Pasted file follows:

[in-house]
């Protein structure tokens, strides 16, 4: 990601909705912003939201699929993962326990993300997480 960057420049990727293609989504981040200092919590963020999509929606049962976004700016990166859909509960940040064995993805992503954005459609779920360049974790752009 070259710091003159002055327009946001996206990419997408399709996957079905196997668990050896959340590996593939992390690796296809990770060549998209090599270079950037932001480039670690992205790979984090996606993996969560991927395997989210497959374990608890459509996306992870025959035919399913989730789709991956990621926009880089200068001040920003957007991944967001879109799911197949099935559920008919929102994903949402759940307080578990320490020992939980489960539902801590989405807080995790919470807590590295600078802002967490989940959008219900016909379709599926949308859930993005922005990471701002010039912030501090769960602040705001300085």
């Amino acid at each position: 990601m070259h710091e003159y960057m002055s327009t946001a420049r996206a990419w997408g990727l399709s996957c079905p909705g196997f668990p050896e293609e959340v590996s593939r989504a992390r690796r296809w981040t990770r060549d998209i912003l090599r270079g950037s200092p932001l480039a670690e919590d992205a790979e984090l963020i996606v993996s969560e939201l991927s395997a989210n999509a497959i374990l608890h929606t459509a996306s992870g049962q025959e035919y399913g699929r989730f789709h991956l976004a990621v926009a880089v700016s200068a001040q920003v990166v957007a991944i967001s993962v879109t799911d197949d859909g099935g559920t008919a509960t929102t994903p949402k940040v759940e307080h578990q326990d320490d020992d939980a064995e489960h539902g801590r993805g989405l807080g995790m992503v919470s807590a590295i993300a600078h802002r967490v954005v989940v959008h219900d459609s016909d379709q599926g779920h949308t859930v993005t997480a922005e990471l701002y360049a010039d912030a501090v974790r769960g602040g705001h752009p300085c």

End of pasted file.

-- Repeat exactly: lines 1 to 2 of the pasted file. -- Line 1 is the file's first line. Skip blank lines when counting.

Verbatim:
[in-house]
């Protein structure tokens, strides 16, 4: 990601909705912003939201699929993962326990993300997480 960057420049990727293609989504981040200092919590963020999509929606049962976004700016990166859909509960940040064995993805992503954005459609779920360049974790752009 070259710091003159002055327009946001996206990419997408399709996957079905196997668990050896959340590996593939992390690796296809990770060549998209090599270079950037932001480039670690992205790979984090996606993996969560991927395997989210497959374990608890459509996306992870025959035919399913989730789709991956990621926009880089200068001040920003957007991944967001879109799911197949099935559920008919929102994903949402759940307080578990320490020992939980489960539902801590989405807080995790919470807590590295600078802002967490989940959008219900016909379709599926949308859930993005922005990471701002010039912030501090769960602040705001300085």